However, when you are brainstorming an idea your thoughts don't always come to you in a linear fashion. While a hierarchical outline works well when you start at the beginning and work towards the end of something, the format doesn't as easily lend itself to starting in the middle of a problem and working outwards, or starting at the end and working backwards.

Mind mapping is a diagram that works like a non-linear outline. You define the topic in the middle and then work outwards. Because of it's non-linear format I find that I am less constrained to start at the beginning. I can start wherever my thoughts take me and work in whatever direction I need.
For instance, let's say I discover a trend of increasing vehicle burglaries. I'd start off by putting the words "Vehicle Burglary" in the middle of the page. Then as I think about this, I know that there are proactive and reactive ways of dealing with a crime problem. I'll add branches to the main topic for Proactive and Reactive. Then I'll continue to branch off them until I cover all the bases.

Because a mind map is non-linear, I am not constrained to work in any particular direction. If an idea pops up, I can add it and move on capturing all my thoughts on this topic.

You can see a sample mind map I created for a solution to Vehicle Burglary here.



There are a number of ways to create mind maps. The first and likely one of the easiest is with a pen and paper. There are a number of advantages, its cheap for one. The other is that you can work with a lot less distractions.

Computer applications whether an application installed on your machine or one that is web based is the other way. You can generate some really complex diagrams that are neat and legible. Another advantage a computer generated mind map has is that it's easy to rearrange your diagram or to move whole sections around. You can also link to other computer based resources such as using Internet hyperlinks. The downside is cost (although there are some very good free and open source applications) and distractions.

Brainstorming while mind mapping should be more about getting all the information down quickly so you can understand it. Mind mapping like outlining is just a tool. If you find yourself spending more time playing with the tool than using the tool to create you might be missing the point. The website Vox recently had an interesting article titled Why you should take notes by hand — not on a laptop that gives credence to the idea that people learn and retain more when they take notes by hand rather than using a computer.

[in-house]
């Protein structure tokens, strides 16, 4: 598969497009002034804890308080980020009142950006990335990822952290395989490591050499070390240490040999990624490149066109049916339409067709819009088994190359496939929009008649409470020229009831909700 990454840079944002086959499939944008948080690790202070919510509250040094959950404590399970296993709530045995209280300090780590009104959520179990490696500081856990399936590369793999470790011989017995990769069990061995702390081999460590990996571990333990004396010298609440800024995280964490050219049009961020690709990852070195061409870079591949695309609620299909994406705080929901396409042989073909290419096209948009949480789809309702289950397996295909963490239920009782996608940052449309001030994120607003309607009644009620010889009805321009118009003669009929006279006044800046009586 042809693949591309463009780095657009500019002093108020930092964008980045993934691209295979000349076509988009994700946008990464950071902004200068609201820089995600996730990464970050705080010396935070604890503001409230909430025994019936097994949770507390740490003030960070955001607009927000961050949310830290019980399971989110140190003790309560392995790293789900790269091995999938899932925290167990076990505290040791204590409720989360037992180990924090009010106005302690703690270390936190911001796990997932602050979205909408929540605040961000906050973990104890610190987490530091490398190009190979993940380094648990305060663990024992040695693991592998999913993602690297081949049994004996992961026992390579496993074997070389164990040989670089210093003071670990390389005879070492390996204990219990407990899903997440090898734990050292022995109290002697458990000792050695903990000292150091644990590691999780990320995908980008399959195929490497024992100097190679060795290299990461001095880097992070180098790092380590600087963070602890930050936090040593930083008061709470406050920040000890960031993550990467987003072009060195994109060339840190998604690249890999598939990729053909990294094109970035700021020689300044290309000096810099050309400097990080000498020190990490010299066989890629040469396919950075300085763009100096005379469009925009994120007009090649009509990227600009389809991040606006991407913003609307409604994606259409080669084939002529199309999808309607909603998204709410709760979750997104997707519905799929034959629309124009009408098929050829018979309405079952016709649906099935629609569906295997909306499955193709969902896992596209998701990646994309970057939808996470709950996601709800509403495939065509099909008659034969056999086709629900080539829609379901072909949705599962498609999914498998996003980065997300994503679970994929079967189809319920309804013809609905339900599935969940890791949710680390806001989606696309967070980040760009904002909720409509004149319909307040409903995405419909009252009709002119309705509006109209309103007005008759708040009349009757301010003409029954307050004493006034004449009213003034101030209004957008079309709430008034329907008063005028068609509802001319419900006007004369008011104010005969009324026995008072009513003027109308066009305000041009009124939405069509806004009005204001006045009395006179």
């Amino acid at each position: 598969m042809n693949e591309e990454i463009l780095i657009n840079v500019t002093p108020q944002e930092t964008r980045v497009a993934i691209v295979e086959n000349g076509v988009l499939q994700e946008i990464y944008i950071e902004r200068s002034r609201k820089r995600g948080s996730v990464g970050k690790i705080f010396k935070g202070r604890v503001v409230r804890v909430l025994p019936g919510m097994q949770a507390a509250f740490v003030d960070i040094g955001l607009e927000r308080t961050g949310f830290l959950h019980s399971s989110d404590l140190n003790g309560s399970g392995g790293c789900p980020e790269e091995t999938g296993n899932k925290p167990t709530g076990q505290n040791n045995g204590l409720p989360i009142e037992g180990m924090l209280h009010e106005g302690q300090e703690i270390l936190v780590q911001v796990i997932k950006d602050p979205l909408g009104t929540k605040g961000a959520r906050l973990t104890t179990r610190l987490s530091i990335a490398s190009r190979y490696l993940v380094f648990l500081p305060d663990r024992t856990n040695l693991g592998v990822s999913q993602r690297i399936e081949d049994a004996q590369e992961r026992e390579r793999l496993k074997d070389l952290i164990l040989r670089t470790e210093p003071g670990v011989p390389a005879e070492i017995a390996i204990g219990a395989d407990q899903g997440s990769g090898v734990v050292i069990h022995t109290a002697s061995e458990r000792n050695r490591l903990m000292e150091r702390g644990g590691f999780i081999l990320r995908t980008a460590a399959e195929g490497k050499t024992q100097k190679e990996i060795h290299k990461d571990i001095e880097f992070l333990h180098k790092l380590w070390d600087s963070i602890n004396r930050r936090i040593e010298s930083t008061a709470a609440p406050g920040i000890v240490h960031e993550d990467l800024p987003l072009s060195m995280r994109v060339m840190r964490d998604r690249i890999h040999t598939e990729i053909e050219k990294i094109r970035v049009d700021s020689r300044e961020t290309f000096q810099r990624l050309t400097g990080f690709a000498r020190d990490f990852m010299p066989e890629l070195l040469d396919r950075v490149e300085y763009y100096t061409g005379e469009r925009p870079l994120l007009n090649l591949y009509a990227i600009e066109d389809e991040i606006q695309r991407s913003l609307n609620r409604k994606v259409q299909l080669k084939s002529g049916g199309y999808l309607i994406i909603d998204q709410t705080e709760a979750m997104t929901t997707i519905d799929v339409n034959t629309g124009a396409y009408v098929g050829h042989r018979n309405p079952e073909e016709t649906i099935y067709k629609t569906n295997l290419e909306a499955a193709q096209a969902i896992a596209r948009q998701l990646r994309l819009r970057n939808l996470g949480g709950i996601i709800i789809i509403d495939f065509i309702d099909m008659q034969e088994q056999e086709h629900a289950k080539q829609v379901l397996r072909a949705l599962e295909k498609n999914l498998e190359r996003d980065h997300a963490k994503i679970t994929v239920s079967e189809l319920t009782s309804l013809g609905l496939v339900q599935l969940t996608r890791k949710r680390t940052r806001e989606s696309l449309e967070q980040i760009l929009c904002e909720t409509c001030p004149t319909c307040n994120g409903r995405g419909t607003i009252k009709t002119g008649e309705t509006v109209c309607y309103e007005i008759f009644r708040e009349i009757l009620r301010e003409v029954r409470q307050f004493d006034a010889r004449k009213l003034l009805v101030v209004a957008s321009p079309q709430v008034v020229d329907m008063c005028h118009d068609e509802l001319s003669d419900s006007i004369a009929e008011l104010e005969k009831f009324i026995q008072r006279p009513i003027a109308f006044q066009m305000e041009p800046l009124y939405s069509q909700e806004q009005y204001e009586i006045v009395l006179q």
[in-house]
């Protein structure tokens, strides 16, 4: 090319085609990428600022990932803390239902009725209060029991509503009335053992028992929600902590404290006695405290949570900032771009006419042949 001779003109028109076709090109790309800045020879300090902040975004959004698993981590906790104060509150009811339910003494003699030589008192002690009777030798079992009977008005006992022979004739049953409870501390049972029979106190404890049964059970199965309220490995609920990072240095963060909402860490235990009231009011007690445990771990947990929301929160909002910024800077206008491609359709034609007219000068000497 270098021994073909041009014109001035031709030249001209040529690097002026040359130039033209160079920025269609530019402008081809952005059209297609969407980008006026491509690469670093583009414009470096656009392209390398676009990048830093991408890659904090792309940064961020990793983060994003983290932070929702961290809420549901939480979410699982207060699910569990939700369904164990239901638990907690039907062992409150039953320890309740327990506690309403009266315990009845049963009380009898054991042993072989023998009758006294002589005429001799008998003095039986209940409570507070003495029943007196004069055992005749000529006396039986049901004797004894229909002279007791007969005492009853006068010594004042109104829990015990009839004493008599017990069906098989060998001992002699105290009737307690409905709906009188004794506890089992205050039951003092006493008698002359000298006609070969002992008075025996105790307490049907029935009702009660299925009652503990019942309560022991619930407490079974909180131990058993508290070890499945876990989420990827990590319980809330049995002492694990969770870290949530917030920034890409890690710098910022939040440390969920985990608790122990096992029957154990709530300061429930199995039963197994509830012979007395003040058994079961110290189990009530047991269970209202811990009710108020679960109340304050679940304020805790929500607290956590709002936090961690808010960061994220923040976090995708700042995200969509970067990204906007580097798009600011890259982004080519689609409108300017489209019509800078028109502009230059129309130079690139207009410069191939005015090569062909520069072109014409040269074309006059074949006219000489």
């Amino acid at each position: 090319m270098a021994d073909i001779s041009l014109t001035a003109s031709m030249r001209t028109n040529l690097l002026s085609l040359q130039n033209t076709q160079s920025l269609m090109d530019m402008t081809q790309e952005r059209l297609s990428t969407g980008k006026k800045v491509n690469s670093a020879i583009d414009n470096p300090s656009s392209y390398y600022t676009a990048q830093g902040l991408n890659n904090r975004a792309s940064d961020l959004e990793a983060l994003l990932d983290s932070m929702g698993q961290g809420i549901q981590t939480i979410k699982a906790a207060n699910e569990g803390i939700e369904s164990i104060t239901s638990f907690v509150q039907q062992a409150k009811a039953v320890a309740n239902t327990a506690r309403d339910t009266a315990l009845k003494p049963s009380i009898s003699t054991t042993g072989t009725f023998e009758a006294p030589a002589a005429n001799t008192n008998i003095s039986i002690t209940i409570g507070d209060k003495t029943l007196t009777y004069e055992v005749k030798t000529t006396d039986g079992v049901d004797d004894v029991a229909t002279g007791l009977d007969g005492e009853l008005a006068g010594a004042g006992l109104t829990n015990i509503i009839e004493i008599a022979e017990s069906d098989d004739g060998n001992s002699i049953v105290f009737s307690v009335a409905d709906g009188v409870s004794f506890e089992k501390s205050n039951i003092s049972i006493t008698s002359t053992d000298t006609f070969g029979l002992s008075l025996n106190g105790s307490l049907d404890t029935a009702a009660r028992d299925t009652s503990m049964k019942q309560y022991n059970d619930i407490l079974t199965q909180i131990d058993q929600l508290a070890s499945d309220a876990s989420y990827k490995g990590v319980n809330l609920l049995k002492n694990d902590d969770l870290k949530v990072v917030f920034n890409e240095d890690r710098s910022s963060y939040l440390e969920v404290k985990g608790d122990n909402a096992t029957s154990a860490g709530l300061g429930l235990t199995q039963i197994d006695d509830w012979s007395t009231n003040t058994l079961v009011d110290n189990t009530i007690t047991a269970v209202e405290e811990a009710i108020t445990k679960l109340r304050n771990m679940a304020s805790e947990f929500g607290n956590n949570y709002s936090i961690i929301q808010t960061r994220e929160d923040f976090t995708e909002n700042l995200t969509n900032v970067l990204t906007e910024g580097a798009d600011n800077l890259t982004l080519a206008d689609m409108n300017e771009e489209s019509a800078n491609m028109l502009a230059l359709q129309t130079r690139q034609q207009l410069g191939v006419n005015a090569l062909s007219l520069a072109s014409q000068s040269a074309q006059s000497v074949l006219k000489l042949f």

In addition to brainstorming, there are other things that people use mind maps for. The most common are note taking such as in a lecture or a meeting and task management.

The website WikiHow has a great tutorial on How To Make a Mind Map that will walk you though the basics.

So how do you brainstorm ideas? What do you find works best for you?

Monday, October 17, 2016

Modus Operandi Can Help You Identify Serial Offenders

I originally wrote this post for a software company’s blog in 2014. This company was bought out and recently their blog and website have been removed from the web permanently. I am reposting it here for posterity. 

We've often heard of the 80/20 Rule. In law enforcement, the rule says that 80% of your crime is committed by 20% of your offenders. While the exact percentages are probably not 80/20, it is safe to say that a significant amount of the crime in your jurisdiction is committed by a minority of offenders.

It would also be nice of these prolific offenders if they would identify the crimes they are responsible for. It would make linking them together a whole lot easier. We can't expect offenders to leave their business card on the door or to sign their work. But in one way, they do. Often times, their "Modus Operandi" can link them to the offenses they're responsible for.    

So just what is Modus Operandi? The phrase is Latin for "method of operation". Often times we hear it when referring to serial killers or some other exotic crime. But it doesn't just apply to exotic crimes, every crime and every criminal has a modus operandi or M.O. A criminal's M.O. can help you determine what crimes he or she is responsible for.

A prolific offender often develops an M.O. over time. Criminals will learn as they begin committing crimes. As they become more successful and more comfortable in committing offenses, they will usually stick with what works for them.

Economic principles also apply to offenders. If they have to spend more time and effort to commit a crime than the payoff, they will eventually abandon that method and seek out one where the economics are more stacked in their favor. They will learn from others in their social circles or even through trial and error. Eventually, they will gravitate to something that works.

If your agency faithfully records M.O.'s in your offense reports, you can use this data to identify offenses that can at times be attributed to specific offenders or groups of offenders. An offender identified in one case, can be linked through M.O. to another case where he or she was not known.

I worked on a serial armed robber whose M.O. allowed us to tie him to quite a number of armed robberies. He wore similar clothing during each robbery, he targeted similar businesses and made specific comments to the victims in each crime. At the beginning of the series started targeting these businesses in the late evening hours. However, he shifted to hitting businesses during the early morning hours and was more successful. By reviewing armed robberies in our jurisdiction and in neighboring jurisdictions we were able to pick out crimes he was responsible for because his M.O. had been unique and had been recorded.